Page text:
This question of identity is not as strange or horrible as the recent case of Rachel Dolezal, it’s more gentle than that: do I still qualify for Fathers’ Day even though my only child died in 2005 at the age of 8 years and 10 months?
I considered this question every year with the expectation that the answer will become more obviously, “Nope, not any more. There is a statute of limitations on this one, and it’s now past due.” But that doesn’t happen, and it’s beginning to feel like it never will. This year I’m questioning it again. The thing is that I don’t want to hang onto an identity that isn’t mine. I don’t want to co-opt characteristics, bounties nor penalties that belong with others. I do want to question, in this precise case, what my fatherhood actually means.
My father died when I was 14. He had been very ill for much, much longer. Other than myth and various constructions, I’ve no real sense of what fatherhood means in terms of an identifiable set of traits. When I was fathering my child, I was thinking of sex. When I was in the process of fatherhood, I was guessing, trying my best, getting it wrong. Now, well, I’ve no idea how or even if I qualify as ‘a father’.
A straightforward response to the question is obvious – as straightforward responses often are: “Your sperm fathered the child. You DNA was involved, so of course you qualify.”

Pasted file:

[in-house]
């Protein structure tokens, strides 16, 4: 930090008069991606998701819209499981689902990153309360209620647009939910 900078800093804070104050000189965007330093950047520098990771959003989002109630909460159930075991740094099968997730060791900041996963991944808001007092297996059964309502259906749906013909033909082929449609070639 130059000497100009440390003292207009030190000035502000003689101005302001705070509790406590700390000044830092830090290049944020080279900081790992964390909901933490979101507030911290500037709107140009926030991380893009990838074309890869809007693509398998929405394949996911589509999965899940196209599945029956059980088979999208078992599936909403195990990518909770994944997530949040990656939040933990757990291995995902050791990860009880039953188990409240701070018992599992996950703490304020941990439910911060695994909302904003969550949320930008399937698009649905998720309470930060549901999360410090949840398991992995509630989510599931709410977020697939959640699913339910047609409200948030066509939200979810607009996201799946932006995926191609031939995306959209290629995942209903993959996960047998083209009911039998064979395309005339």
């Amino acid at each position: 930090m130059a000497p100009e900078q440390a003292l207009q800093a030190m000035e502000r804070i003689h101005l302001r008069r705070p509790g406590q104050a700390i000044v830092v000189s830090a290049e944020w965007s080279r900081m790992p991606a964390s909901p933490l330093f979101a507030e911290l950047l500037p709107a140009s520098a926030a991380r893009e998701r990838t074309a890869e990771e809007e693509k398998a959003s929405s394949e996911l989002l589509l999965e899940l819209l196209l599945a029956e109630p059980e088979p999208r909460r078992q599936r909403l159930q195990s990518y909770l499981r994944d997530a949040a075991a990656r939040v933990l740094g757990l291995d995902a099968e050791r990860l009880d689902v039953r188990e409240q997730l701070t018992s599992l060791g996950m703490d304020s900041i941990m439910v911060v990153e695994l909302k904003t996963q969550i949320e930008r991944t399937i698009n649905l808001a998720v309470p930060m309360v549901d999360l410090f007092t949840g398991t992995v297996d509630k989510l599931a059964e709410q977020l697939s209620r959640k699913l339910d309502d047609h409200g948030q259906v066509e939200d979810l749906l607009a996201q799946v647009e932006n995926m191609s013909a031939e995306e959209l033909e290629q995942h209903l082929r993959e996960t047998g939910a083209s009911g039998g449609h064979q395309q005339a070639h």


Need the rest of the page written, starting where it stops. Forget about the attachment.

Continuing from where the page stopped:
Straightforward answers with their lack of complicating nuance, with their directness of approach usually based in dictionary definitions and the currently functional and consensual scientific fact can often be comforting. That comfort can work when building a shed or cooking some bread but they rarely help bring any sort of clarity to more complex questions.
In the case of Fatherhood and Fathers’ Day (or Motherhood and Mothers’ Day, I’m not taking the male line on parenting here), we’re surely all aware of the sperm donating fathers, or ‘natural’ fathers who mistreat their offspring or simply abandon them. Do they qualify as anything other than meat mechanisms? Directly, yes they do. They have fathered therefore they are fathers. If you’re happy with this definition, then you can stop here, exit, read something else elsewhere.
Certainly the abusive or negligent parent can self-identify as a father – so much so that not receiving Fathers’ Day gifts and appropriate abasements will result in self-righteous lashing out. But how useful or even relevant is this idea of ‘self-identification’?
In reality, in a wider world, can identity vest with the individual? Is self-identification anything other than a form of narcissism that enables the individual to filter the world even more subjectively and entirely via his or her own, limited experience?
Given that self-identification operates both at levels as diverse as the social and sociable identity of sports team fan, also to the anti-social identifications of racial, religious or political superiority, and also my current quandary as a father of a dead child, you can see how the nuances spoil my preferred answer.
So, right now, while I imagine receiving a father’s day card from my daughter I am going to self-identify as a loving, doting father at least for a day or so. The rest of the world, in this case, won’t be adversely affected I think, and I don’t think my delusion or unnuanced desire will hurt me. At least not until next year, and even then maybe not.